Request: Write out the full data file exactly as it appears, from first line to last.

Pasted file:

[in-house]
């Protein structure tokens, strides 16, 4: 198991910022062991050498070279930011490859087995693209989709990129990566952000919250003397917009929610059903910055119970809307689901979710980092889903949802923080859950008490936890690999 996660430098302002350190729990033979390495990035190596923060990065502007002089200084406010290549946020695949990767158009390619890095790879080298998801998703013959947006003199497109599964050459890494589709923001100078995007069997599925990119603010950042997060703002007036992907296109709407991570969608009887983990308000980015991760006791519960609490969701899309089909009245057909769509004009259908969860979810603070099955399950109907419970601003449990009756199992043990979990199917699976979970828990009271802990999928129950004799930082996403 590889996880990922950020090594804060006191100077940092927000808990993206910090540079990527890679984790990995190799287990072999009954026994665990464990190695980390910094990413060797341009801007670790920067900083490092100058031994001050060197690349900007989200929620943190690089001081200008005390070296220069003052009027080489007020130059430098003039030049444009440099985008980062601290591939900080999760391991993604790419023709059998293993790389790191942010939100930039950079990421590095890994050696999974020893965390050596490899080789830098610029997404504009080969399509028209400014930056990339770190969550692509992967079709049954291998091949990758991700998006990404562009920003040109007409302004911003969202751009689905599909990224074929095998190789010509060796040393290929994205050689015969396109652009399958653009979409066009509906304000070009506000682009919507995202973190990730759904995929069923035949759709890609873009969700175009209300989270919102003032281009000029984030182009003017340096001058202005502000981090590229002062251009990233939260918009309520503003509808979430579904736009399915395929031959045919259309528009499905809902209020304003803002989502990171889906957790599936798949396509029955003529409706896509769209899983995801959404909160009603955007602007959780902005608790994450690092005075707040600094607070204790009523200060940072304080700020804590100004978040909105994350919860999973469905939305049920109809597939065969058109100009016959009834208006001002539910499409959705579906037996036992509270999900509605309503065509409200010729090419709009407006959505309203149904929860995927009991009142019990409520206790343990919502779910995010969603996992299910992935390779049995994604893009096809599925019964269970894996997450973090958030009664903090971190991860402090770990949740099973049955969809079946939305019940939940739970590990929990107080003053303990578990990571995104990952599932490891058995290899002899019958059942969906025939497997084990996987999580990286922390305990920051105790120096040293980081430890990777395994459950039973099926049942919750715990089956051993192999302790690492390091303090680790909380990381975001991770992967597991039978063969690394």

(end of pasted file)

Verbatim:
[in-house]
């Protein structure tokens, strides 16, 4: 198991910022062991050498070279930011490859087995693209989709990129990566952000919250003397917009929610059903910055119970809307689901979710980092889903949802923080859950008490936890690999 996660430098302002350190729990033979390495990035190596923060990065502007002089200084406010290549946020695949990767158009390619890095790879080298998801998703013959947006003199497109599964050459890494589709923001100078995007069997599925990119603010950042997060703002007036992907296109709407991570969608009887983990308000980015991760006791519960609490969701899309089909009245057909769509004009259908969860979810603070099955399950109907419970601003449990009756199992043990979990199917699976979970828990009271802990999928129950004799930082996403 590889996880990922950020090594804060006191100077940092927000808990993206910090540079990527890679984790990995190799287990072999009954026994665990464990190695980390910094990413060797341009801007670790920067900083490092100058031994001050060197690349900007989200929620943190690089001081200008005390070296220069003052009027080489007020130059430098003039030049444009440099985008980062601290591939900080999760391991993604790419023709059998293993790389790191942010939100930039950079990421590095890994050696999974020893965390050596490899080789830098610029997404504009080969399509028209400014930056990339770190969550692509992967079709049954291998091949990758991700998006990404562009920003040109007409302004911003969202751009689905599909990224074929095998190789010509060796040393290929994205050689015969396109652009399958653009979409066009509906304000070009506000682009919507995202973190990730759904995929069923035949759709890609873009969700175009209300989270919102003032281009000029984030182009003017340096001058202005502000981090590229002062251009990233939260918009309520503003509808979430579904736009399915395929031959045919259309528009499905809902209020304003803002989502990171889906957790599936798949396509029955003529409706896509769209899983995801959404909160009603955007602007959780902005608790994450690092005075707040600094607070204790009523200060940072304080700020804590100004978040909105994350919860999973469905939305049920109809597939065969058109100009016959009834208006001002539910499409959705579906037996036992509270999900509605309503065509409200010729090419709009407006959505309203149904929860995927009991009142019990409520206790343990919502779910995010969603996992299910992935390779049995994604893009096809599925019964269970894996997450973090958030009664903090971190991860402090770990949740099973049955969809079946939305019940939940739970590990929990107080003053303990578990990571995104990952599932490891058995290899002899019958059942969906025939497997084990996987999580990286922390305990920051105790120096040293980081430890990777395994459950039973099926049942919750715990089956051993192999302790690492390091303090680790909380990381975001991770992967597991039978063969690394």